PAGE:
For his part, Curbelo has not been afraid to speak his mind. He called withdrawing from the Paris Agreement a “strategic mistake.” He voted yes on a resolution in favor of Obama’s controversial plan to have the EPA regulate carbon emissions from coal-fired power plans. (“If it’s this or nothing, then I’m for this,” he told Time.) He was one of 12 House Republican to denounce a provision snuck into the 2017 budgeting process that opened the Arctic National Wildlife Refuge to oil and gas drilling. (He ultimately voted for the budget with the provision intact.)
Critics say he’s all talk and no action: In 2017, he voted against pro-environmental policies 77 percent of the time, according to the League of Conservation Voters. (They note, though, that the Congressman missed multiple votes in September while the state was preparing for and dealing with Hurricane Irma.)
“There are naysayers on the left,” says Greg Hamra, leader of the Miami chapter of the Citizens’ Climate Lobby and member of its conservative caucus. “But he is talking to other members of Congress, Republican members, and helping them muster the leadership and courage to be part of necessary bipartisan solutions that we need.”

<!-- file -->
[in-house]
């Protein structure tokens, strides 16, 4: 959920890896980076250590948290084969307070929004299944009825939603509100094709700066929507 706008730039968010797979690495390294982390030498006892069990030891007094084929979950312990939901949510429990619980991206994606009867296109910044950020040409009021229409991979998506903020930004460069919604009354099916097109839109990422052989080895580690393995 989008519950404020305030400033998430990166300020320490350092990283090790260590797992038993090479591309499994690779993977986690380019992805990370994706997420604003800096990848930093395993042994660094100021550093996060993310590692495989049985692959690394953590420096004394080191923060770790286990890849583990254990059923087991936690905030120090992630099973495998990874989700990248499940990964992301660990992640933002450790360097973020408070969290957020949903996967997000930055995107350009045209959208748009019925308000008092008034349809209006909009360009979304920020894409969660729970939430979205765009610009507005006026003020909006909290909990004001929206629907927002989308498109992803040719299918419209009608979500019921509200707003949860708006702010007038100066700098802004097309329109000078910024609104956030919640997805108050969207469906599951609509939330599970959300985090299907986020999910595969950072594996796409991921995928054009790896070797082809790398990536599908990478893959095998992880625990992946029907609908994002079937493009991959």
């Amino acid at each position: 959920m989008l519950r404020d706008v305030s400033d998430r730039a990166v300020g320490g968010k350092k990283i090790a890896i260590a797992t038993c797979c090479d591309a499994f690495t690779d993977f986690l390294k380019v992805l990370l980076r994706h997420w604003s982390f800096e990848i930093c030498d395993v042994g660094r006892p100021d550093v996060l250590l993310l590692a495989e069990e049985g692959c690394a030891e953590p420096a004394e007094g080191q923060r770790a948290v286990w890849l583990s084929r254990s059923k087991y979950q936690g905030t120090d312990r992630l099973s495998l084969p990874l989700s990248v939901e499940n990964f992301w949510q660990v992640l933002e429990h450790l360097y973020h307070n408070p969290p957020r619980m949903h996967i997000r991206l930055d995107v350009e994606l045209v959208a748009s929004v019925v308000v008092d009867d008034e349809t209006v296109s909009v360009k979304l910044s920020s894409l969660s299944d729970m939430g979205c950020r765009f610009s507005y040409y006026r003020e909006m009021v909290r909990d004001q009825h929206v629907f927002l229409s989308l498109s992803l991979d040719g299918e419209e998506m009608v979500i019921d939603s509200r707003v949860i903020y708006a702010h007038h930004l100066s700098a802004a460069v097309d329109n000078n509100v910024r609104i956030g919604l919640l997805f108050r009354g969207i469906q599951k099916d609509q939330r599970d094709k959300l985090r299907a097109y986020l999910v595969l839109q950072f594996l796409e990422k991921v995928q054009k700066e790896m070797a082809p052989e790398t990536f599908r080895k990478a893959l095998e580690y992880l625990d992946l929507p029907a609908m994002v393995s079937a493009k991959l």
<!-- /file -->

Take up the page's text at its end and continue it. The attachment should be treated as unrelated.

Whether they’ll have the courage to vouch for his carbon tax remains to be seen; it has the support of at least one—Brian Fitzpatrick (R-PA), a caucus member, who co-sponsored the bill. Still, Curbelo’s bill clearly aims to anticipate and counter pitfalls that have undercut past carbon-tax proposals. He met with policymakers and modelers regularly while putting the bill together, and the result is a hodgepodge that has something for everyone—and also requires concessions from everyone.
Most of the tax revenue (70 percent) would go toward building new infrastructure through the Highway Trust Fund, and would fund it at higher rates than the gas tax does currently. (The carbon tax would pull in $57-72 billion more than the gas tax in 2020, according to the Columbia model.) “We’ve really tried to capture the political energy of the moment,” Curbelo says. “We know there’s a lot of support for infrastructure investment in our country.”
The remainder would support a diverse array of programs. Crucially, it would reimburse those poorer households most affected by the price hike on their electricity bill, estimated at $275 in 2020. “Places like Washington State that have a very clean electricity system won’t see much of a change, but places like the Midwest or the South that use more coal-fired generation will see larger price increases,” says Marc Hafstead, who led the economic modeling for Resources for the Future. Ten percent of tax revenues would be redistributed to low-income households (below 150 percent of the poverty line). The remaining funds would provide job training to displaced workers and invest in coastal resilience and energy research, among other targets.